While remote access is vital for mobile and
remote users, it poses some potential security risks. Organizations
must be able to recognize these potential risks and take steps to
For example, if your company’s remote users
only need access to the remote access server, consider disabling
routing to the LAN to help prevent unauthorized remote users from
accessing the LAN. Follow these steps:
- If you’re using the Incoming Connections
option in the Network And Dial-Up Connections folder to provide
dial-in access to the server, open the folder, right-click Incoming
Connections, and choose Properties.
- In the Incoming Connection Properties dialog
box, select the Networking tab.
- Double-click Internet Protocol (TCP/IP),
deselect the Allow Callers To Access My Local Area Network option,
and click OK.
- Check for any other enabled protocols
displayed in the Network Components list, and disable the same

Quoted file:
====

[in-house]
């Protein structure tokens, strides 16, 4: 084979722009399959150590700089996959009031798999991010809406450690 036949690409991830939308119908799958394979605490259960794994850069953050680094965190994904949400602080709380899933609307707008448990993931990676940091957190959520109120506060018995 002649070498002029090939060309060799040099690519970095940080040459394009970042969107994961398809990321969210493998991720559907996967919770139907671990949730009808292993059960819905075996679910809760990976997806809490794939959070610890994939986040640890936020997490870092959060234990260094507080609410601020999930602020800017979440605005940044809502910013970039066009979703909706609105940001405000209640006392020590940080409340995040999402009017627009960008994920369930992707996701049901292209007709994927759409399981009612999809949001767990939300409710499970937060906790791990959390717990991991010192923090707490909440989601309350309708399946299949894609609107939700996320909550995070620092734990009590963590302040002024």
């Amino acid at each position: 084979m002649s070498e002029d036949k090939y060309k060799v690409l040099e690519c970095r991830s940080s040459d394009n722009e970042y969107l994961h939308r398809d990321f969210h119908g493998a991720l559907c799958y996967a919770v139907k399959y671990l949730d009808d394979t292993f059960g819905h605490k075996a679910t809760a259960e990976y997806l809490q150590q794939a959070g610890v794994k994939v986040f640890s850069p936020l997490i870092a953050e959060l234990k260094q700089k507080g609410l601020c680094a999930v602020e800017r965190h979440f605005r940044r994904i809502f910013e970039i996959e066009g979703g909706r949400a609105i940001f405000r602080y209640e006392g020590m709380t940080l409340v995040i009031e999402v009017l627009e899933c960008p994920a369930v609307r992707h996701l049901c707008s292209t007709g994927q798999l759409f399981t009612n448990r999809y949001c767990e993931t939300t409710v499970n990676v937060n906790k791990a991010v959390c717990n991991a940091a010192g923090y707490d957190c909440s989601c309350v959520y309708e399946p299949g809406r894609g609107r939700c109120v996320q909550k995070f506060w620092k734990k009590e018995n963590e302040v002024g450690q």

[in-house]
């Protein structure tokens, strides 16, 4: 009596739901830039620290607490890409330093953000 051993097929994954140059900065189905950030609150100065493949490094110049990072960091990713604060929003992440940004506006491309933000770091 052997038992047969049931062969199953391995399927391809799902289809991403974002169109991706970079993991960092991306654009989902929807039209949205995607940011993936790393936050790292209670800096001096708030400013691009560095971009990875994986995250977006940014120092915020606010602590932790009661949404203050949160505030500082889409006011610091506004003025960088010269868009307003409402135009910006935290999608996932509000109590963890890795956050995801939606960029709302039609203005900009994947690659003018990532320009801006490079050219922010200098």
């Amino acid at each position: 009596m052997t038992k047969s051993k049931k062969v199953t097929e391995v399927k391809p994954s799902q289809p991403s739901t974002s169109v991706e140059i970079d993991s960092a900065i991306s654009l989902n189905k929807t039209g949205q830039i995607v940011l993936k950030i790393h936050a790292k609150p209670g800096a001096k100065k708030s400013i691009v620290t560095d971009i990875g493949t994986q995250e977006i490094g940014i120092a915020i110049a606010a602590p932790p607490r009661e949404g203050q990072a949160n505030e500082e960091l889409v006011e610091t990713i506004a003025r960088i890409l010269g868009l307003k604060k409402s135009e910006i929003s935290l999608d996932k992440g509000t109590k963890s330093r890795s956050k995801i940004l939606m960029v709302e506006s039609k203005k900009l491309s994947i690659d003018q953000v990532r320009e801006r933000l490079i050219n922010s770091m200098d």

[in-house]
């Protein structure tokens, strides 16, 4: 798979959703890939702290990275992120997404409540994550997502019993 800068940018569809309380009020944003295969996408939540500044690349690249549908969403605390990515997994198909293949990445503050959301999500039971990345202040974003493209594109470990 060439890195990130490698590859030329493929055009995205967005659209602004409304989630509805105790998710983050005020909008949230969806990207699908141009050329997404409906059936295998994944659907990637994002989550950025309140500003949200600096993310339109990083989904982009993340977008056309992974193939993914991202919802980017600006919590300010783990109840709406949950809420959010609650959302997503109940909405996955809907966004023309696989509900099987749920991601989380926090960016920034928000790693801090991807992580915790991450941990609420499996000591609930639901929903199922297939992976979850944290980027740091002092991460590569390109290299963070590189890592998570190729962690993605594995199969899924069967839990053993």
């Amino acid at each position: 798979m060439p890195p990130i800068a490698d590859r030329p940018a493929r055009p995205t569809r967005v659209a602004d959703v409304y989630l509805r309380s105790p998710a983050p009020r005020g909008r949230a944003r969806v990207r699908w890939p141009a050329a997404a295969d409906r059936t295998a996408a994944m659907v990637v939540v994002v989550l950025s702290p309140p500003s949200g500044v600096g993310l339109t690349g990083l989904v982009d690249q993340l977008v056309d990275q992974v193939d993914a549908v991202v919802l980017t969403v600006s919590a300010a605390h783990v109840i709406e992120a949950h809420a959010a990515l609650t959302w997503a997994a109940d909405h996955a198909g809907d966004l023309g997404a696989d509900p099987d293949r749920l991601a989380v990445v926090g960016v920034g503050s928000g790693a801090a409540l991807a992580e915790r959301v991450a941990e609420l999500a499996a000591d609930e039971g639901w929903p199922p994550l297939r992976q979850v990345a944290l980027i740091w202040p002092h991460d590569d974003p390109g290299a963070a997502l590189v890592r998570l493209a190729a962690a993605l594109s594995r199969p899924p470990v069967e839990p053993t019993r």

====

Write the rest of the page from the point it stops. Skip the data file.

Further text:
option for those protocols. When you’re finished, click OK.
If you’ve configured your remote access server
through Routing And Remote Access (RRAS), you must take a different
approach to prevent routing for incoming connections. Follow these
- Open the
RRAS console in the Administrative Tools folder, right-click the
server, and choose Properties.
- On the General tab, deselect the Router
- Leave the Remote Access Server option
- Click OK, and allow Windows 2000 to restart
RRAS for the change to take effect.
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